Government newsletter - More foreign-born people in work
19 December 2011

More foreign-born people in work

Photo: Per Magnus Persson/Johnér

The difference in employment levels between Swedish-born and foreign-born people is too large. It must be made easier for immigrants to find work. But to succeed, cooperation within several policy areas is required. During the autumn, Minister for Migration and Asylum Policy Tobias Billström, Minister for Integration Erik Ullenhag and Minister for Employment Hillevi Engström have travelled around Sweden as part of a migration, integration and labour market project to learn about good experiences around the country. The purpose of the trips has been to gain inspiration from good examples and also to meet the people affected by the Government's policy and listen to their stories.

The work-first principle is central

The work-first principle characterises the Government's policy and is often the basis of what the Government does. This also applies to the migration, integration and labour market project. Making it easier for foreign-born people to enter the labour market is one of the most important factors for the overall success of integration.

During the autumn, the ministers responsible for migration, integration and employment have been on a jobs tour and travelled around the country, learning about good experiences and development projects - all with the aim of obtaining good examples and meeting people in different phases of getting established on the job market.

The ministers have visited Uppstart Malmö, Multiling in Umeå, Kökstrappan in Gothenburg and others. All of these activities are focused on getting participants into work and are based on the different circumstances and needs of the participants.

Many reasons to migrate

There are as many reasons to migrate as there are migrants. But to simplify matters, one can say that there are two primary reasons for people to leave their home countries: because they are forced to flee for various reasons or because they want to look for work in another country.

Those who flee their home country can sometimes take a long time to get established, as uncertainty about the future and validation of certificates of education, for example, can complicate things. This means it is important for the asylum examination and matching to the job market to go as quickly and smoothly as possible

Things are easier for those who come to Sweden as labour immigrants. Often they have a job and an employer waiting for them. With a job it also becomes easier to gain a social context and an understanding of how Swedish society works.

Immigration enriches Sweden

The movement of people is something that is both natural and very positive. People who have fled persecution and poverty have been given a chance to start a new life in Sweden. This has enriched our country, made us wiser and given us a more developed society. Immigrants contribute to our common prosperity. Without this openness, Sweden would have been a poorer country.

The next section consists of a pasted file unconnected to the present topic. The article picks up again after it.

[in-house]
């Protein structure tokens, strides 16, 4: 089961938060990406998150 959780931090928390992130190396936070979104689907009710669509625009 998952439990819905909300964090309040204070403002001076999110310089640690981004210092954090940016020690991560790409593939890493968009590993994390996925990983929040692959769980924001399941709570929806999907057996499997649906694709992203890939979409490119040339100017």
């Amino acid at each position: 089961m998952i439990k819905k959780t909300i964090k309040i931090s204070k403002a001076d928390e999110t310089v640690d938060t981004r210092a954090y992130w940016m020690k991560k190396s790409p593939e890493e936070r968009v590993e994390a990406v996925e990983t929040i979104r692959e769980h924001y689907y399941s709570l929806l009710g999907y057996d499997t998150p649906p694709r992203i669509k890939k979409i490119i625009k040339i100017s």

During the autumn Erik Ullenhag, Tobias Billström and Hillevi Engström have travelled around Sweden as part of a migration, integration and labour market project. Photo: The Government Offices

Every week, more than half a million foreign-born people go to work in Sweden. People's work leads to growth and tax revenues which underpin general prosperity. But more foreign-born people must be given the opportunity to enter the labour market. To realise the goal of increasing the proportion of people born abroad who are in employment, we must think beyond many of the structures that exist today and work together. For a person who comes to Sweden, the entire chain - of migration, integration and employment - is linked together in a natural way. It is also important for the Government to make sure that this chain is linked together. That the right measures are implemented at the right time, that we do the right thing from the outset and that we do not lose valuable time because of long waiting times or system errors.

The Government listens to your ideas

There is already a major labour shortage in many welfare sectors, and all the indications are that this will become more acute in the future. Health and social care courses at upper secondary schools do not attract as many young people as previously. At the same time, there is an increasing need for care for elderly people, who are increasing in number. One part of the solution is for more foreign-born people to gain employment.

There are many more barriers to break down and bridges to build on the road to getting more foreign-born people into work. All good ideas are welcome. Share your point of view at (the webpage is in Swedish):